Read the next entry in #SpeciesQuest here: Species #21 — Walleye Surfperch.

Species #18 — White Croaker

The Southern California Coast is lousy with White Croaker. They don’t get very big, they don’t fight well, and they’re basically the saltwater equivalent of Brown Bullhead, but they’re a new species.

Species: White Croaker (Genyonemus lineatus)
Location: Seal Beach Pier, Seal Beach, CA
Date: June 11, 2008

You meet all sorts of people fishing. Some of them are terrible. Some of them are great.

My senior year of high school, the Class of 2008 went to Seal Beach, California. Within an hour of arriving, I’d already started fishing. I camped on the pier with some of my classmates and threw out all sorts of lures and bait. I witnessed a guy land a skate of some sort or the other, and I was so excited about the possibilities.

We stayed out way too late that night trying to catch a fish but to no avail.

***

Two full days passed. I landed zero fish. Zero.

It was depressing. Though I did hook a nice California Halibut that might have hit 10 pounds, I was unable to bring it up the 30 feet or so to the pier, and just as I thought about how to do it, it broke my line.

***

On day three, I met a meth addict who helped me catch a fish.

Yeah, you read that right.

He had become addicted to meth as a teenager in Mexico. After his wife became pregnant with their first child, he found Jesus, got clean, and emigrated to the States.

When I spoke to him, he’d just celebrated his son’s fourth birthday now nearly five years clean.

He caught fish after fish, and since I was using a trout rod completely unprepared for the saltwater situation it was facing, I continued down the path of failure.

I think he felt bad for me, and he said I could fish one of his rods for awhile.

Less than an hour passed before I caught my first fish outside of the state of Oregon.

Humble doesn’t begin to describe the eight-inch White Croaker I pulled out of the brine that day, but it made my day.

I parted ways with my new friend, thanking him and wishing him the best.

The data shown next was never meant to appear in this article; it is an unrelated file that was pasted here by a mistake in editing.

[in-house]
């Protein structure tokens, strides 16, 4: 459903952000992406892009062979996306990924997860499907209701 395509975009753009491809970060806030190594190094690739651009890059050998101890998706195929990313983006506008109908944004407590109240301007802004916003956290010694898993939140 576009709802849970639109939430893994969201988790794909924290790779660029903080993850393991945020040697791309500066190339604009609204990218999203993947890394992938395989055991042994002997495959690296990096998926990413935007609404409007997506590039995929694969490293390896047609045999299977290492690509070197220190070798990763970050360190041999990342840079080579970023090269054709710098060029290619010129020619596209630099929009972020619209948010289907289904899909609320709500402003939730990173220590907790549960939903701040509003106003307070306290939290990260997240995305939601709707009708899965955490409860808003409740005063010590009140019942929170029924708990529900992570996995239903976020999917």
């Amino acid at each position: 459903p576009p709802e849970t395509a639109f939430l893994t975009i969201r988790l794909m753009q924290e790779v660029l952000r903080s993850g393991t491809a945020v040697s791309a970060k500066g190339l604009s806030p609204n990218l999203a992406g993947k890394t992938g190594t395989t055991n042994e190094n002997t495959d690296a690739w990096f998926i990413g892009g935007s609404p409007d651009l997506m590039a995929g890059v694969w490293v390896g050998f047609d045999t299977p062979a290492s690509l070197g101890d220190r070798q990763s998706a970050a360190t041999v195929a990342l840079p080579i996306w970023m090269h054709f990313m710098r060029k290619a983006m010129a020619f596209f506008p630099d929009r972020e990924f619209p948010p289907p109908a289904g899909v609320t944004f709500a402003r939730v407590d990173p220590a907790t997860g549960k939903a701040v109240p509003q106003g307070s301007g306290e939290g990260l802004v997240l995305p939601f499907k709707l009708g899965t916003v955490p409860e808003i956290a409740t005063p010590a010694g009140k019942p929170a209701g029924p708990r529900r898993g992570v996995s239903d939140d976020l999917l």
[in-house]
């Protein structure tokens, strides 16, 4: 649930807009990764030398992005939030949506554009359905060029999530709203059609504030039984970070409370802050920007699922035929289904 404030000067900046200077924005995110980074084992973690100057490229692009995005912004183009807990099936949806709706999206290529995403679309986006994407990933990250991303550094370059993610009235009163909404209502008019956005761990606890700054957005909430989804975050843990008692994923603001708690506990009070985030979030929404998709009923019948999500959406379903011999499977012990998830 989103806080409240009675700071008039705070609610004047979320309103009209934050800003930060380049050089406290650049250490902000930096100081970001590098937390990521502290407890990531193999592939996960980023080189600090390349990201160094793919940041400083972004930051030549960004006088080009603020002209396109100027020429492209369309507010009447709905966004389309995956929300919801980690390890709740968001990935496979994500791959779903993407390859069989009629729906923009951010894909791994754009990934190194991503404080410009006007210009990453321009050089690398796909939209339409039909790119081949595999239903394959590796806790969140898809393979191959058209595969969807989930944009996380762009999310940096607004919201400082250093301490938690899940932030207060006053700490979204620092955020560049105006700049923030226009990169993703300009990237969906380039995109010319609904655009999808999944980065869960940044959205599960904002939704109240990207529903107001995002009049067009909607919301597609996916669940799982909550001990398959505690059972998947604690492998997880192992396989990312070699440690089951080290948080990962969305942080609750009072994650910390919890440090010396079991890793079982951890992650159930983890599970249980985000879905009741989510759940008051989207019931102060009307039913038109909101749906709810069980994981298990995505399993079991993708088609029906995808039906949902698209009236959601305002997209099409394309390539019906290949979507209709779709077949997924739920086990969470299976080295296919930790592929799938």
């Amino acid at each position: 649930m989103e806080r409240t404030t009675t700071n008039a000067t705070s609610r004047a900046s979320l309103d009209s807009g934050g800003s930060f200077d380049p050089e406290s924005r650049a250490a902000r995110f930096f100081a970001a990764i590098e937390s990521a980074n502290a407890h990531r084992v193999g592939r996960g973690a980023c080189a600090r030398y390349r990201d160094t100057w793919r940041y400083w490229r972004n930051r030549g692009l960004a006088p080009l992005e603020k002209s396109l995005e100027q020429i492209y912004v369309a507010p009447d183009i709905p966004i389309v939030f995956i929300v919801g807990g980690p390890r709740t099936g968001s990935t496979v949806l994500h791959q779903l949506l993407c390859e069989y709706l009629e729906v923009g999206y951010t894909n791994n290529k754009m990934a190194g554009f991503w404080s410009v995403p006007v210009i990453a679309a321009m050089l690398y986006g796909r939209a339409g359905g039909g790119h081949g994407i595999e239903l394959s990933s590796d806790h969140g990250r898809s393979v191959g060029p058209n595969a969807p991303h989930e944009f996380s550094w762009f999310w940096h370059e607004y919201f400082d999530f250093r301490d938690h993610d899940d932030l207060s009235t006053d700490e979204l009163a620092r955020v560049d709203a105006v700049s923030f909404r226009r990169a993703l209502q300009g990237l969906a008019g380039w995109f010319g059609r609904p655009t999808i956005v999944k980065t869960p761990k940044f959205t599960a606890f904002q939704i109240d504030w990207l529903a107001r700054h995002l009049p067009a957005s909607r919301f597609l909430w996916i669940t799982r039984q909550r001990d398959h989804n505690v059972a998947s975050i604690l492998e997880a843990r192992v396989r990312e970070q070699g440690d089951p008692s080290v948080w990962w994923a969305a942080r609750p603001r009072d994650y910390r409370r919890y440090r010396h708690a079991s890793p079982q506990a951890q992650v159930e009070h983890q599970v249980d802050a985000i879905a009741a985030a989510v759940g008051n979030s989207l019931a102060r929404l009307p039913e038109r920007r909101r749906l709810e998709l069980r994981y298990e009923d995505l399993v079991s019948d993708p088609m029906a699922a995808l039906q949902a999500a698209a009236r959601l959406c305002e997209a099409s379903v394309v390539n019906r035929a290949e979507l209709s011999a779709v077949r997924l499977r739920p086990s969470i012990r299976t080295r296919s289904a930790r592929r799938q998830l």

#CaughtOvgard #SpeciesQuest

Read the next entry in #SpeciesQuest here: Species #19 — Pacific Chub Mackerel.

Species #17 — Tui Chub

I remember catching chubs while fishing as a kid, but I didn’t keep records until 2004, and it was four years after that before I caught another of these underappreciated creatures.

Species: Tui Chub (Gila bicolor)
Location: Lost River
Date: April 13, 2008

Before I learned where to chase big trout in the spring, I used to drive out to Crystal Springs County Park during Spring Break or any time I had free from sports. Lonely Luke would fish for anything that would strike his lonely worm.

I’d camp on the bridge or off a point upstream of the bridge for a few hours and soak worms, rain or shine.

***

Dad had told me stories of how he used to fill his bike basket with plate-sized crappie there as a kid, and I went out with high hopes every trip. Sadly, they’d be crushed time after time.

My catch rate was miserable. I caught next-to-nothing, and I sure as Hell didn’t catch any crappie.

***

But one fine day, I caught a slimy, silver, trout-looking thing without teeth. It fought well, and it took me a moment to realize it was a chub.

I’d caught them before, but in the four years’ time since I’d decided to keep track of my fishing endeavors, and clearly it had been at least four years since I caught one.

While it technically wasn’t Species #17, for the sake of my list, it is.

And that, kids, is how to end a relatively uneventful story on a resounding low note.

#CaughtOvgard #SpeciesQuest

Read the next entry in #SpeciesQuest here: Species #18 — Tui Chub.

Species #14 — Green Sunfish

Ounce-for-ounce, I’d argue that Green Sunfish are the hardest-fighting freshwater fish I’ve ever caught.

Species: Green Sunfish (Lepomis cyanellus)
Location: Lost Creek Lake, OR
Date: July 27, 2005

Every day, we woke up and went on a run.

We’d come back, grab breakfast, do some sort of running game, take a break, and run again.

Lunch would come around, we’d have a short reprieve for the afternoon, then we’d go on an evening run, eat dinner, and play a running game at night.

At the time, I didn’t know how allergic I was to dairy and eggs, so the combination of muggy heat, running miles and miles every day, and fueling myself with a diet containing a lot of both did horrible things to me that I won’t go into in detail.

Anyhow, our coach did a fantastic job of melding these incredibly fun games with running. Whether the game was a timed obstacle course (this was my best game), Extreme Spoons (not my best game), scavenger hunts, or the Mileage Guess (where we’d run along a road and try to stop at exactly one mile), we got in shape while having a blast.

There was one game, however, that I lived for.

It was, as best as I can describe, what Cross Country should be. We would be dropped off in a team of two or three at one location, given a map, then tasked with returning as fast as we could. Just one caveat: we had to fill a gallon bag with ripe blackberries for the evening’s cobbler.

I lived for this. Outside of fishing, I’m honestly not very competitive. For whatever reason, this mattered to me, though. I had to win.

This time, I read the map and convinced my group to take a shortcut through the woods. It shaved off half of a mile and took us right along the lake shore.

I needed to pee, so I detoured from the group briefly as I drained the lizard. As I contemplated life, I noticed a handful of small fish bathing in the summer sun, maybe five feet from my excess hydration.